After a long break from blogging, of course I’m back with a falafel post! What else could I possibly write about after such a long break?
One of the downsides of making homemade falafel is that I’m stuck eating it everyday for a week (or more). I love falafel, but yikes… it’s a falafel feast or famine and there’s got to be a better way, so I got to thinking “can I freeze falafel?” Why yes, I can… and you can, too!
One of my friends gave me a falafel press for my birthday, so now all of my falafel are the perfect size and shape. Best gift ever!!!
Anyway, here’s how I freeze (and ration) my falafel…
I mix of a batch of my favorite recipe, I chill it overnight, then I form it into patties and freeze it on a cookie sheet. Once it’s frozen, I pop it into a ziplock, and voila! Falafel whenever I’m in the mood :)
Really, there’s no reason to buy this already prepared. It’s so easy and inexpensive to make from scratch, and in the land of very little pre-prepared vegetarian food, I totally dig the convenience factor of homemade frozen falafel.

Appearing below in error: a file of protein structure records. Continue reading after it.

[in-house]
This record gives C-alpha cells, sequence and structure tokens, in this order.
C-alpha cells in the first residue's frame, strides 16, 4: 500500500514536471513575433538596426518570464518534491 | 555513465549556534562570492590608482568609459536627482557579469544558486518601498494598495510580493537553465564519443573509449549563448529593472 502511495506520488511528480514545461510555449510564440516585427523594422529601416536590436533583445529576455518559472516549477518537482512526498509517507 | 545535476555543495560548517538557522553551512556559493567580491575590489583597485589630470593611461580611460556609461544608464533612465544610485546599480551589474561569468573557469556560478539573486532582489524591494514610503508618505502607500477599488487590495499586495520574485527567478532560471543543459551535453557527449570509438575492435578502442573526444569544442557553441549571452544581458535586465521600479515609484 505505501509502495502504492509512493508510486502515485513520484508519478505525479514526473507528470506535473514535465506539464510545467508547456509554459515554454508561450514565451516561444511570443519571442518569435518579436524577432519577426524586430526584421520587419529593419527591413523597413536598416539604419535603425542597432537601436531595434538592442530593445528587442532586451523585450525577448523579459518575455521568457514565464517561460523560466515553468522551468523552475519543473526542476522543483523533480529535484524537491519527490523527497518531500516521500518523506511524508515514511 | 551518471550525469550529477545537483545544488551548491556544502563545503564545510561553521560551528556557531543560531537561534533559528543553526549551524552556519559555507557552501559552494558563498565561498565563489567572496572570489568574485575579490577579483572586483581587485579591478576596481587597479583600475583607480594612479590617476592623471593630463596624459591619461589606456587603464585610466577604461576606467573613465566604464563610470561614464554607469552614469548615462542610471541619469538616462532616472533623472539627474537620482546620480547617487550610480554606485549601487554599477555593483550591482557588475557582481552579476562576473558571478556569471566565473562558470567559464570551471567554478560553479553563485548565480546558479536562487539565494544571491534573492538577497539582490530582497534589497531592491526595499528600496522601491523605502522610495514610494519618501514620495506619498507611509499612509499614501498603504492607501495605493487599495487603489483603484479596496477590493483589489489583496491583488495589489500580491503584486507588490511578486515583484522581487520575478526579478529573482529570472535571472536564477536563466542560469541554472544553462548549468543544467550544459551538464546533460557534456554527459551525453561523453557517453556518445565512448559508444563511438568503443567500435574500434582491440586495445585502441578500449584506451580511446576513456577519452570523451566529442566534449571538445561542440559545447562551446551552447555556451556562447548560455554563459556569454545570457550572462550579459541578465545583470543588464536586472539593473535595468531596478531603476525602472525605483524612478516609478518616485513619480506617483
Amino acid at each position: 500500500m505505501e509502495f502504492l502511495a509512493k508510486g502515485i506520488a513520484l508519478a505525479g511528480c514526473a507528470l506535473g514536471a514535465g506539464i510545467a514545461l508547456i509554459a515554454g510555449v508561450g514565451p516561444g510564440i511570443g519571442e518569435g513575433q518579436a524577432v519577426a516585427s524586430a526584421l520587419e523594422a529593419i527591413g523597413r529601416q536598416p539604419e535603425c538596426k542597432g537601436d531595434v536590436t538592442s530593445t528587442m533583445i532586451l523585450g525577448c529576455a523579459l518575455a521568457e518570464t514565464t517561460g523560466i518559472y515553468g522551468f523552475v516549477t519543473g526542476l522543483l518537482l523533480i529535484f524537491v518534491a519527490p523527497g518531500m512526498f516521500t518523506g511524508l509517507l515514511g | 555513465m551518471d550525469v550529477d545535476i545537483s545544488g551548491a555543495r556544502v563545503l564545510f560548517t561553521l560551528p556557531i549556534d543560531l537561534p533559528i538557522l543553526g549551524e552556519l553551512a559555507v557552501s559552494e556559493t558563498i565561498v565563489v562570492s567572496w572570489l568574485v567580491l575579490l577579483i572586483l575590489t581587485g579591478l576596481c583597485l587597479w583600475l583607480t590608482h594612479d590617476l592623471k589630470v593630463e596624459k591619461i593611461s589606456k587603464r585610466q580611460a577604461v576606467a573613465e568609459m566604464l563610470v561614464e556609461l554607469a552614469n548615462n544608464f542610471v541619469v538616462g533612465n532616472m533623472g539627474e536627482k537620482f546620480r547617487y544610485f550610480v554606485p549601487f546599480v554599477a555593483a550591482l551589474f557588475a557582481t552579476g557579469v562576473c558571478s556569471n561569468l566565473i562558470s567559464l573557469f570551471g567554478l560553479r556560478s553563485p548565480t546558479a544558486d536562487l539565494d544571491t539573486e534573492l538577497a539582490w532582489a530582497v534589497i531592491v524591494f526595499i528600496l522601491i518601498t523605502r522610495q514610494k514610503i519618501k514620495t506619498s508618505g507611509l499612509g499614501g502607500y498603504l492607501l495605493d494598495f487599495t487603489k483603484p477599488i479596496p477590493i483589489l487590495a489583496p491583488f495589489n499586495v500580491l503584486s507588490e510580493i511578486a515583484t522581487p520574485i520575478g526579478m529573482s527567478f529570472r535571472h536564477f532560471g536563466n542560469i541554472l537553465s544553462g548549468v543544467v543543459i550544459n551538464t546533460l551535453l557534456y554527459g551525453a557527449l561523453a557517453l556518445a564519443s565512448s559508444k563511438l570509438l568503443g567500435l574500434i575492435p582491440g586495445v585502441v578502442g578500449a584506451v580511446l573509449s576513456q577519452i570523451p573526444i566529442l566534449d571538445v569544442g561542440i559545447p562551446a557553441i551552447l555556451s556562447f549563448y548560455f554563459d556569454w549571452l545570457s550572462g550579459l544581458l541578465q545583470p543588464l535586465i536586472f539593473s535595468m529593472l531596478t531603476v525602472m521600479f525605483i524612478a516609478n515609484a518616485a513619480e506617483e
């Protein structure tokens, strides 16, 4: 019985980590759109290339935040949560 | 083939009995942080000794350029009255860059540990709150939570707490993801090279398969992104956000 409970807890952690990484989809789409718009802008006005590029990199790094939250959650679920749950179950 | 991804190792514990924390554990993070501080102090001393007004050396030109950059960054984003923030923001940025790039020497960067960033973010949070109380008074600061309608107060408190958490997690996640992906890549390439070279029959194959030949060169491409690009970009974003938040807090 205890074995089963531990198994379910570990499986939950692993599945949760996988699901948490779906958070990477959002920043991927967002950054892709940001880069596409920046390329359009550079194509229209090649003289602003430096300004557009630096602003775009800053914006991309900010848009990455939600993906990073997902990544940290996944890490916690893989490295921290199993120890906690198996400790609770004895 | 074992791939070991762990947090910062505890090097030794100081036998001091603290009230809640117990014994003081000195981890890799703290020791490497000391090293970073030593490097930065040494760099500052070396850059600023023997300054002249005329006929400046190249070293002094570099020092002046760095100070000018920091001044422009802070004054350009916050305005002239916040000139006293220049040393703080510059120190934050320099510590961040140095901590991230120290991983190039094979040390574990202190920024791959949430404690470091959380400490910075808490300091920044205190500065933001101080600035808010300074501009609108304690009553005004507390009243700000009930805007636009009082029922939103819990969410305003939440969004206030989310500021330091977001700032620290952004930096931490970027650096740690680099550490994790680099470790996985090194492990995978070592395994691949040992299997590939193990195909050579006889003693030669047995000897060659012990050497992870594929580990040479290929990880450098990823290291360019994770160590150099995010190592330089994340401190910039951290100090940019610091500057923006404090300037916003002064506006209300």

I can’t leave well enough alone, so I’ve been playing around with my falafel recipe and have found that I prefer to use flour instead of breadcrumbs because it makes a lighter, crunchier falafel.
Here’s how I’m making it these days…
1 large onion
2 t salt
1 t cumin
1/2 t black pepper
1/2 t dried hot chili
4 garlic cloves, pressed
1 t baking powder
1/4 – 1/2 cup flour
Soak the chickpeas overnight, drain, rinse, and add them to a food processor outfitted with a blade. Roughly chop the onion and add it along with the salt, cumin, black pepper, dried hot chili, and garlic. Pulse a few times to blend it, the mixture should still be coarse.
Add the baking powder and 1/4 cup of flour and pulse it a few times, then check the consistency. It should be dough-like. If it’s too wet, gradually add the second 1/4 cup of flour until it dries out a bit, you might even need a bit more to get the right texture. How long the chickpeas soaked are a variable here, so there’s some intuition involved.
Chill the dough for at least a couple of hours, then form it into patties and fry it. I’ve stopped deep frying and now I just pan fry it in a bit of oil over medium-high heat for a few minutes on each side, until it’s a nice golden brown. If it’s a fresh batch, I usually stick the patties in the freezer while I’m chopping veggies and heating the oil, this seems to help keep them from falling apart. If I’m cooking frozen falafel, then I take it out of the freezer and let it sit out while I’m chopping and heating.
Next, I’ll post my recipe for a spicy, sweet red sauce I like on them… here it is! I’ve also further perfected my falafel recipe by adding bulgur and tweaking the seasoning a bit, you can see the updated recipe here.